As a person who is horrible at mastering, I've found Grand Finale to be the easiest for me not to screw things up. I can always get a result that sounds better to me than the original with Grand Finale. YMMV.

    Uh oh, sounds like I need to figure out loudness vs volume.

    Thank you for your input. Appreciate it.

  • @YourJunk said:

    @wim said:
    I'm not a good person to provide mastering advice, but I see your topic sinking fast with no responses, so here's a bump! I'm sure once this gets attention you'll get lots of pointers and advice.

    I would say though that a good starting point is to look at LUFS metering (Google should be helpful here). LUFS is a standard adopted by most music platforms like Soundcloud, etc. that aims to keep music loudness (which is not the same thing as volume) to some sort of standard. Its a good, objective measure. If you don't master to the appropriate LUFS levels, those platforms will adjust your music for you, and you may not like the results. FabFilter and ToneBoosters apps have LUFS metering, possibly others as well.

    As for EQ on the final mix? It's always best to get your mix as perfect as possible before the mastering stage. EQ on the master is more often needed than not to give some final touches that might be hard to pinpoint to the right adjustment on individual tracks.

    As a person who is horrible at mastering, I've found Grand Finale to be the easiest for me not to screw things up. I can always get a result that sounds better to me than the original with Grand Finale. YMMV.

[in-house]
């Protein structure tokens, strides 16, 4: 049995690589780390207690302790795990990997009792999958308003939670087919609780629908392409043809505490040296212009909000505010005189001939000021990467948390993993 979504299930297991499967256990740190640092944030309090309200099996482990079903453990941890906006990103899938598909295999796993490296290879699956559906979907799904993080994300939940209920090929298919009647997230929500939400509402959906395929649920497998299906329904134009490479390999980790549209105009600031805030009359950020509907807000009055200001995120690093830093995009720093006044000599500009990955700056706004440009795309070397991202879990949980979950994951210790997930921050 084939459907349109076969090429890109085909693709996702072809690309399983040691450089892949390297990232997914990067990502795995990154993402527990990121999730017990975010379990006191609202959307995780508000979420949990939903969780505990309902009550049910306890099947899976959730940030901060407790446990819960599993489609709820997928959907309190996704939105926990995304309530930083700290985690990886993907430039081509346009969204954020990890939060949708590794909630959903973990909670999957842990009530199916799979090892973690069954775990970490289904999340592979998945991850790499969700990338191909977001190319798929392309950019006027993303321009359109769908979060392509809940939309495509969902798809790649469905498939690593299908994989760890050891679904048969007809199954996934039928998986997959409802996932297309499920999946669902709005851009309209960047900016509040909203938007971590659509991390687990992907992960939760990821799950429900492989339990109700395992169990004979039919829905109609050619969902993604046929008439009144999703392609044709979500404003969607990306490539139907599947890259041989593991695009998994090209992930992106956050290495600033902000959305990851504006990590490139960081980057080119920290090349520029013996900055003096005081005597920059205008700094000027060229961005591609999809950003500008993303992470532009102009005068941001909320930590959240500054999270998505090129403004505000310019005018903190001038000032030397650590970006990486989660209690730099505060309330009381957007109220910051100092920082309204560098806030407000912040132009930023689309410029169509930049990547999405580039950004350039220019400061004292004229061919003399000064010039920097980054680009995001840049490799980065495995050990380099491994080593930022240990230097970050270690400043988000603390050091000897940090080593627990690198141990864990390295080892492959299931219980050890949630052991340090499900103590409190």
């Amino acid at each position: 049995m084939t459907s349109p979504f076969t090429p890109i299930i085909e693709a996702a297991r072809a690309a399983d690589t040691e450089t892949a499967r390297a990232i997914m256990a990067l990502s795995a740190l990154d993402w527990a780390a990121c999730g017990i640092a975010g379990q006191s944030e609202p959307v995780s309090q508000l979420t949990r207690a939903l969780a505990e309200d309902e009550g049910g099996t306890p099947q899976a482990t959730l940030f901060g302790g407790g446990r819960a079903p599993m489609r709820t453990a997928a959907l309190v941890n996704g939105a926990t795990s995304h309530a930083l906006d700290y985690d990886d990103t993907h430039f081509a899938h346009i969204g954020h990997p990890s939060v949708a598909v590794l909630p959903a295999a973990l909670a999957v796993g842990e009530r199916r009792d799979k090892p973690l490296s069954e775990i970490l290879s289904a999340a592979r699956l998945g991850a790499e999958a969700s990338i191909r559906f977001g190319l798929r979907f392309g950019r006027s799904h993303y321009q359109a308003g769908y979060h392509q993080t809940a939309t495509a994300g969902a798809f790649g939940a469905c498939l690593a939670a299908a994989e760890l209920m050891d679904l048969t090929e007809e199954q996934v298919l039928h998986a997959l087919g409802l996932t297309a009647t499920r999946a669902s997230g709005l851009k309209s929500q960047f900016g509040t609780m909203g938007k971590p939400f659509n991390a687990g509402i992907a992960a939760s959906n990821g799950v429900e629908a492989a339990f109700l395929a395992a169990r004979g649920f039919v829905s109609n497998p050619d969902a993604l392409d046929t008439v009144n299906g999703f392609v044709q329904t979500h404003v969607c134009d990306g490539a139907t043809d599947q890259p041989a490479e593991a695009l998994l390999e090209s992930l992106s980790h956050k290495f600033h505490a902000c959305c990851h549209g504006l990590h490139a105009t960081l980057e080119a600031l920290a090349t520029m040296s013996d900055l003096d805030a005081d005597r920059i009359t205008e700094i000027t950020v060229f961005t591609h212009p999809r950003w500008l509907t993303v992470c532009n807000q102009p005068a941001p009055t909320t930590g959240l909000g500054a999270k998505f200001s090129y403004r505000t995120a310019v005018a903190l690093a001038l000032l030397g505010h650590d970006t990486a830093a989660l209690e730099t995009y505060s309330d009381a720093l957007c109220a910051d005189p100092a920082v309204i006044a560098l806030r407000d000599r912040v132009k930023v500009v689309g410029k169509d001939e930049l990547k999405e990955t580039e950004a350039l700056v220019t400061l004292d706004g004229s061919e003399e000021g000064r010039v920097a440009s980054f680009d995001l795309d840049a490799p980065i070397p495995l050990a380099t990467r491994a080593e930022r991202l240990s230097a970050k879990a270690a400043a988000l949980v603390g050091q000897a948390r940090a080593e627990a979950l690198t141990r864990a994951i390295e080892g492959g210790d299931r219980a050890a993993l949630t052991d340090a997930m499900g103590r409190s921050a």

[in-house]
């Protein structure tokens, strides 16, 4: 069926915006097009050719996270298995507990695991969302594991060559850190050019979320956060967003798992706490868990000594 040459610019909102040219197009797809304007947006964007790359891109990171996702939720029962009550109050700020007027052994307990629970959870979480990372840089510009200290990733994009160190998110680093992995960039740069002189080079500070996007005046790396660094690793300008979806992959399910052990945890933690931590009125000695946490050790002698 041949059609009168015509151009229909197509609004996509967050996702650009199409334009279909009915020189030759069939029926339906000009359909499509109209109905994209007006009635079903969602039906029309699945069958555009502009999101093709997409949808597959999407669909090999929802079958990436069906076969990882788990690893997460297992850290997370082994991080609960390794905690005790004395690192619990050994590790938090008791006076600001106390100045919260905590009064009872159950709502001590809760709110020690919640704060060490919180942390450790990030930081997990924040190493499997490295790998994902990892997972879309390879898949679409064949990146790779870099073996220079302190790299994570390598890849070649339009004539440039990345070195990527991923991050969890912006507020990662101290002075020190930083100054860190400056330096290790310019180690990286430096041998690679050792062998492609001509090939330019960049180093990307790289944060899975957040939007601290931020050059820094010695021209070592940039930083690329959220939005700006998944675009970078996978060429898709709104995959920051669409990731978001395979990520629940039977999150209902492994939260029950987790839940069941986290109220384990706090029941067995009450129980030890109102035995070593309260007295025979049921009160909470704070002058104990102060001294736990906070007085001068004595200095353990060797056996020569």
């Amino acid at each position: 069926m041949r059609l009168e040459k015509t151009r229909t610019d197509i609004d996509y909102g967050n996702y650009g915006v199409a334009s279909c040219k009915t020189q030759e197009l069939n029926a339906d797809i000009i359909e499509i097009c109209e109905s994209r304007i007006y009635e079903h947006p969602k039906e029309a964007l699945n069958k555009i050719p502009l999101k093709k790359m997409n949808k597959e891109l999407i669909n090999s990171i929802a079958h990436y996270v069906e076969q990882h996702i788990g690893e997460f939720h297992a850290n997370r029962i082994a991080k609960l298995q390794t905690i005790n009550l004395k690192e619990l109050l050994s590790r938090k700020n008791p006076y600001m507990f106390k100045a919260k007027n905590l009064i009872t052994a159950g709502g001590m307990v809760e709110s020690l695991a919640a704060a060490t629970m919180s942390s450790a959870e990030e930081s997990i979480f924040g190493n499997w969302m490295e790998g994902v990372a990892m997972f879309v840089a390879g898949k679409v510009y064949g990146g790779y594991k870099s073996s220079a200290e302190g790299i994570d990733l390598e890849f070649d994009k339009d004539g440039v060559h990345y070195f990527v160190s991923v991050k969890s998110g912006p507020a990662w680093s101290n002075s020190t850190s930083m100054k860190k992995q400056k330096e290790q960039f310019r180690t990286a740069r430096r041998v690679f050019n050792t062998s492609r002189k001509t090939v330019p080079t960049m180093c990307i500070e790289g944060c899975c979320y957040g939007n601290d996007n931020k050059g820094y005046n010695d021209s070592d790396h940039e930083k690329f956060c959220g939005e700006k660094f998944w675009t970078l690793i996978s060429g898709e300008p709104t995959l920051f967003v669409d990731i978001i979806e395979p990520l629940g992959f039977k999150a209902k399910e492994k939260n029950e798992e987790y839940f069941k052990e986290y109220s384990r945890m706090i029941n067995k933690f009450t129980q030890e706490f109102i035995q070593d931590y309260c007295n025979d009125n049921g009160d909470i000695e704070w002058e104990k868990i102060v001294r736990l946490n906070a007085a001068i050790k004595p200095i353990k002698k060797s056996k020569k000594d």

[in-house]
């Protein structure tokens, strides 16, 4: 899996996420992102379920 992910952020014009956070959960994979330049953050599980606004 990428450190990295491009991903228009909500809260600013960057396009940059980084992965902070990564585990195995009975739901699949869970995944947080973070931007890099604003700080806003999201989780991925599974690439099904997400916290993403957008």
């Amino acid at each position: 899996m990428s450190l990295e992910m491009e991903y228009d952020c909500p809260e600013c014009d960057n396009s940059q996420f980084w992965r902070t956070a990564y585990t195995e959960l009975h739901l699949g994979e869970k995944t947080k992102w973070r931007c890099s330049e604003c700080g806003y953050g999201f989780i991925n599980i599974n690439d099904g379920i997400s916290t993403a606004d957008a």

Uh oh, sounds like I need to figure out loudness vs volume.

    Thank you for your input. Appreciate it.

    There’s some really good episodes of the mastering show podcast on this topic. Well worth a listen.

  • @gregsmith said:

    @YourJunk said:

    @wim said:
    I'm not a good person to provide mastering advice, but I see your topic sinking fast with no responses, so here's a bump! I'm sure once this gets attention you'll get lots of pointers and advice.

    I would say though that a good starting point is to look at LUFS metering (Google should be helpful here). LUFS is a standard adopted by most music platforms like Soundcloud, etc. that aims to keep music loudness (which is not the same thing as volume) to some sort of standard. Its a good, objective measure. If you don't master to the appropriate LUFS levels, those platforms will adjust your music for you, and you may not like the results. FabFilter and ToneBoosters apps have LUFS metering, possibly others as well.

    As for EQ on the final mix? It's always best to get your mix as perfect as possible before the mastering stage. EQ on the master is more often needed than not to give some final touches that might be hard to pinpoint to the right adjustment on individual tracks.